I believe Martin explains the reasoning very well in his post:
I have always tried to make Scala a very powerful but at the
same beautifully simple language, by trying to find unifications of
formerly disparate concepts.
The problem many languages face when they become more and more popular is that features are wanted by the community and added on top of the language. A worst-case example of this (at least in my book) is C++, where you have pretty much everything, yet not at all in a beautiful unified manner (see for example this question arising from that).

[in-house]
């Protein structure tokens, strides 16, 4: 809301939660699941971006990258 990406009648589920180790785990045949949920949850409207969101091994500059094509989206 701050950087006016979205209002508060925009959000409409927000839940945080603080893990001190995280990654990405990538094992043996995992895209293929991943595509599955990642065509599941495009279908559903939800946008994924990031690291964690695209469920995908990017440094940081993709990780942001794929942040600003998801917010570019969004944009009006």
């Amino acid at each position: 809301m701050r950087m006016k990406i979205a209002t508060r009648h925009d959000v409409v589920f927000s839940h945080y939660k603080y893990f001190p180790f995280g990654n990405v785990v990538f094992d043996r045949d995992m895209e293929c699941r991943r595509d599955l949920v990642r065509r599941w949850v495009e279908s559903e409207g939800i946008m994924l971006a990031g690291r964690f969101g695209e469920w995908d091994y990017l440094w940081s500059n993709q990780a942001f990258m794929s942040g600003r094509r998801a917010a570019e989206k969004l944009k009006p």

The difficulty, when a language grows due to demands/needs from the community is to add the new features in a way that is consistent with the language's core. And in this respect, the XML literals support of Scala is a sore thumb, because this is a unique thing. It's not really part of a beautiful unified core, but has been added as a once-off solution, whereas the string interpolation is a core concept powerful enough to replace the once-off feature.